2. Yay Anne, you’re on WordPress!! I’m so glad! Congratulations! I love WP as long as I don’t need to use it for my own blogs. 🤪
    Anyway. What if. I definitely need to learn to think like that. I always think I’ll mess up everything I do and that everyone thinks I’m a fool. What if…not. Thanks for the inspiration!

    1. Hi Susanne! Yes, you were one of the main reasons I wanted to make the move. That, and Blogger was just getting annoying after a while. I’m still obviously working out the wrinkles here – one thing I desperately need to do is find a theme that I actually like (this one was the least offensive of the early options I identified…).
      I like to think I’m shifting my thinking, but then I have set backs like this morning, when I Felt like I didn’t have ANYTHING to show for the last year (can you tell my annual review is coming up? :>). I think you definitely need to adjust your perspective -think of the feedback you got on your photography! Hope all is well there, despite lockdown. It’s still a mess here.

      1. Oh, that was so sweet of you! I know the pain of finding a good theme. The free themes on aren’t great anymore. I used paid themes or one I had coded myself. If you go to and themes, and go to the premium section, there’s a long list of link to sites that sell themes, and many of them have free themes too.
        Yes, I need to work on my what ifs! Actually I entered that hoverfly image in a nature competition and came third. After that I kind of respect my photography skills a lot more.

        1. I found a new (free) theme that I think is much more me. And today I even managed to (I think) customize it a bit, so that it reflects my personality vs. that of a developer. 😉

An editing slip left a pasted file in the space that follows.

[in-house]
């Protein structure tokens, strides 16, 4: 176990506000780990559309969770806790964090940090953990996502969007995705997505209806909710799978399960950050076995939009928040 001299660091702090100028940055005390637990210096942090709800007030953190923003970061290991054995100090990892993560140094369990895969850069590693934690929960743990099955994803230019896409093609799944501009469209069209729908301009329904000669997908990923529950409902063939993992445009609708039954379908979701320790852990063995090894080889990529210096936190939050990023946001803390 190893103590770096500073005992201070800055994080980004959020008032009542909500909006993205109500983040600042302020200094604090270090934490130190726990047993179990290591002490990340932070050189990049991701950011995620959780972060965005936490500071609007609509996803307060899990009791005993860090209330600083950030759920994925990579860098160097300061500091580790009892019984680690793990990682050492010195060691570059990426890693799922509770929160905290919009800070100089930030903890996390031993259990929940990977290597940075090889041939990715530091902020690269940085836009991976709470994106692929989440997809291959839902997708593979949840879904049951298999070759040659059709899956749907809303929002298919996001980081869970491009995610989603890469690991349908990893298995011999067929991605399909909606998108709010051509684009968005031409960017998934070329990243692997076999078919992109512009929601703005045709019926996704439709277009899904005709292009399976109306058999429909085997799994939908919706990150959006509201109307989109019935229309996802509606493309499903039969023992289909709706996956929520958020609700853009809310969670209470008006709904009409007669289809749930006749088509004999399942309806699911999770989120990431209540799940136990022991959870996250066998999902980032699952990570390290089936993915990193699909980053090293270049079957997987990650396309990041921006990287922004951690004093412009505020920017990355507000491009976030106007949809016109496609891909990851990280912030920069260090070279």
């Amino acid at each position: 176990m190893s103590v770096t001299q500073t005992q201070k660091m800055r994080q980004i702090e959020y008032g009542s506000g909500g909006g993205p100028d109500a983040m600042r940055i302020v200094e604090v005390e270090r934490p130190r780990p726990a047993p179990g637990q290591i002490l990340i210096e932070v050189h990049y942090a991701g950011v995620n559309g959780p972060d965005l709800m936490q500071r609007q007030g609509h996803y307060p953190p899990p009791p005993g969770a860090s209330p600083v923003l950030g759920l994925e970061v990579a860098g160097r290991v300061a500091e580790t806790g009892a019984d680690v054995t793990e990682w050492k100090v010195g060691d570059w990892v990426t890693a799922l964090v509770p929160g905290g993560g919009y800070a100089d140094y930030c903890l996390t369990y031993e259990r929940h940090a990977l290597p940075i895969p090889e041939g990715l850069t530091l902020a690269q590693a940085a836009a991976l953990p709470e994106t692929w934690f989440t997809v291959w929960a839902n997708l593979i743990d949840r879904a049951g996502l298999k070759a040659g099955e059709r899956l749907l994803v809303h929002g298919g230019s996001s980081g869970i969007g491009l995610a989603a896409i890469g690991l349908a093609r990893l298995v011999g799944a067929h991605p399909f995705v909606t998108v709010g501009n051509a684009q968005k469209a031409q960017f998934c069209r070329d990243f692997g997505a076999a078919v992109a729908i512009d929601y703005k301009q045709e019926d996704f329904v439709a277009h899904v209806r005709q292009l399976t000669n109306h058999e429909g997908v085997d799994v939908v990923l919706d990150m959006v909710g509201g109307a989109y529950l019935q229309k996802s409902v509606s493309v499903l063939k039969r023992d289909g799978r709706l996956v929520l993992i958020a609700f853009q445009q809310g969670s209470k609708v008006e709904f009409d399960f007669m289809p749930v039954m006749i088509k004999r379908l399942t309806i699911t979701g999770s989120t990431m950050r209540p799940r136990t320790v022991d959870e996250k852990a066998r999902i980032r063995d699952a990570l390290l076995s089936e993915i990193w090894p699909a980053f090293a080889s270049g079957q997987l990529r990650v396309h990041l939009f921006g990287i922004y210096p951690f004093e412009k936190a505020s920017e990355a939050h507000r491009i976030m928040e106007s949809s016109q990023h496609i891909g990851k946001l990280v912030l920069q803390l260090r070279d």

I read about you entering the image in the contest – thought I commented, but maybe I did not??!?!? Anyway – I was not a bit surprised, given your photographic talents. I am envious – the most I can hope for is not blurry and reasonably framed.
          This is random, and I know you prefer bluegrass, but have you seen the YouTube recordings of Patrick Dexter, a cellist in Ireland? ( I love how low-key and natural they are – there is one where the dog wanders through and it just makes the whole song. Anyway, I found them a few days ago and love starting my day with one or two. Thought of you, of course, given the Ireland link!
          Take care.

  3. Ooh, loving the new look and space here! 🙂

    I’m glad my advice was helpful! I always wonder what it’s like to be someone who doesn’t struggle with self-doubt. What would life look like if I didn’t become mired in my own worrisome thoughts about not being good enough?! Sometimes, a simple shift in thinking can help!

    1. Thanks! It’s still very much a work in progress, and I’ve made some lovely rookie mistakes, like not immediately implementing Whois privacy. On the other hand, you live, you learn.
      And yes, I do wonder what it’s like to not have self-doubt. On the other hand, I don’t want to be someone who is overconfident. There has to be a balance somewhere… I wonder if anyone has found it?